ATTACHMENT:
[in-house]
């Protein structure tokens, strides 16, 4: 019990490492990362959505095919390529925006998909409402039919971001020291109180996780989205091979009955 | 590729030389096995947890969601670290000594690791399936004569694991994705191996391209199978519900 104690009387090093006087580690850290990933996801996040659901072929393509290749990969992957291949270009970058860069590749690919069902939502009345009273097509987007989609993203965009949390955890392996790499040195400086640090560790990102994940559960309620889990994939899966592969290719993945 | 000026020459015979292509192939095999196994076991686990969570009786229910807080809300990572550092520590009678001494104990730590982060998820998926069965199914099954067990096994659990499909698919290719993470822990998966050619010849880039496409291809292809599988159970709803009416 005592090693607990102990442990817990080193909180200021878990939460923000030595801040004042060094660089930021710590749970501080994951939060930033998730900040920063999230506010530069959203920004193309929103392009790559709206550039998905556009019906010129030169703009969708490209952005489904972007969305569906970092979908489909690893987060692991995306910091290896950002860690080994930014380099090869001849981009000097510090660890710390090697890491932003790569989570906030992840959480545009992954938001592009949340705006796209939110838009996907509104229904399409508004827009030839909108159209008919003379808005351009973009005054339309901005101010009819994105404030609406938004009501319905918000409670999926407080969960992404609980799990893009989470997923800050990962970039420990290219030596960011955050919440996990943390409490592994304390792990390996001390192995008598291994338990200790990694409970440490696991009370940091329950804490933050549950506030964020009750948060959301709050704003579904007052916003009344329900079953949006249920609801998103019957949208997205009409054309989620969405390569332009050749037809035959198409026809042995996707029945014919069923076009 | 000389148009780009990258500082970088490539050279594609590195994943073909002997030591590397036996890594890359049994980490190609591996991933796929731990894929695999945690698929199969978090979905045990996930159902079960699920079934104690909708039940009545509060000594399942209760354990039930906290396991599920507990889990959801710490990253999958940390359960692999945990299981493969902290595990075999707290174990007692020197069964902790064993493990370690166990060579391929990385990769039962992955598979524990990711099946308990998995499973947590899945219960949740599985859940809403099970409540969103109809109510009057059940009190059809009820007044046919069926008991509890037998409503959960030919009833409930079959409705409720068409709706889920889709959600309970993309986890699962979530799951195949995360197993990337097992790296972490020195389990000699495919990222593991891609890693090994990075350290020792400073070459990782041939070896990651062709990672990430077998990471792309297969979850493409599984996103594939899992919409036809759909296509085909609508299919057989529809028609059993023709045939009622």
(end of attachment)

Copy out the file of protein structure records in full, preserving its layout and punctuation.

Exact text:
[in-house]
């Protein structure tokens, strides 16, 4: 019990490492990362959505095919390529925006998909409402039919971001020291109180996780989205091979009955 | 590729030389096995947890969601670290000594690791399936004569694991994705191996391209199978519900 104690009387090093006087580690850290990933996801996040659901072929393509290749990969992957291949270009970058860069590749690919069902939502009345009273097509987007989609993203965009949390955890392996790499040195400086640090560790990102994940559960309620889990994939899966592969290719993945 | 000026020459015979292509192939095999196994076991686990969570009786229910807080809300990572550092520590009678001494104990730590982060998820998926069965199914099954067990096994659990499909698919290719993470822990998966050619010849880039496409291809292809599988159970709803009416 005592090693607990102990442990817990080193909180200021878990939460923000030595801040004042060094660089930021710590749970501080994951939060930033998730900040920063999230506010530069959203920004193309929103392009790559709206550039998905556009019906010129030169703009969708490209952005489904972007969305569906970092979908489909690893987060692991995306910091290896950002860690080994930014380099090869001849981009000097510090660890710390090697890491932003790569989570906030992840959480545009992954938001592009949340705006796209939110838009996907509104229904399409508004827009030839909108159209008919003379808005351009973009005054339309901005101010009819994105404030609406938004009501319905918000409670999926407080969960992404609980799990893009989470997923800050990962970039420990290219030596960011955050919440996990943390409490592994304390792990390996001390192995008598291994338990200790990694409970440490696991009370940091329950804490933050549950506030964020009750948060959301709050704003579904007052916003009344329900079953949006249920609801998103019957949208997205009409054309989620969405390569332009050749037809035959198409026809042995996707029945014919069923076009 | 000389148009780009990258500082970088490539050279594609590195994943073909002997030591590397036996890594890359049994980490190609591996991933796929731990894929695999945690698929199969978090979905045990996930159902079960699920079934104690909708039940009545509060000594399942209760354990039930906290396991599920507990889990959801710490990253999958940390359960692999945990299981493969902290595990075999707290174990007692020197069964902790064993493990370690166990060579391929990385990769039962992955598979524990990711099946308990998995499973947590899945219960949740599985859940809403099970409540969103109809109510009057059940009190059809009820007044046919069926008991509890037998409503959960030919009833409930079959409705409720068409709706889920889709959600309970993309986890699962979530799951195949995360197993990337097992790296972490020195389990000699495919990222593991891609890693090994990075350290020792400073070459990782041939070896990651062709990672990430077998990471792309297969979850493409599984996103594939899992919409036809759909296509085909609508299919057989529809028609059993023709045939009622």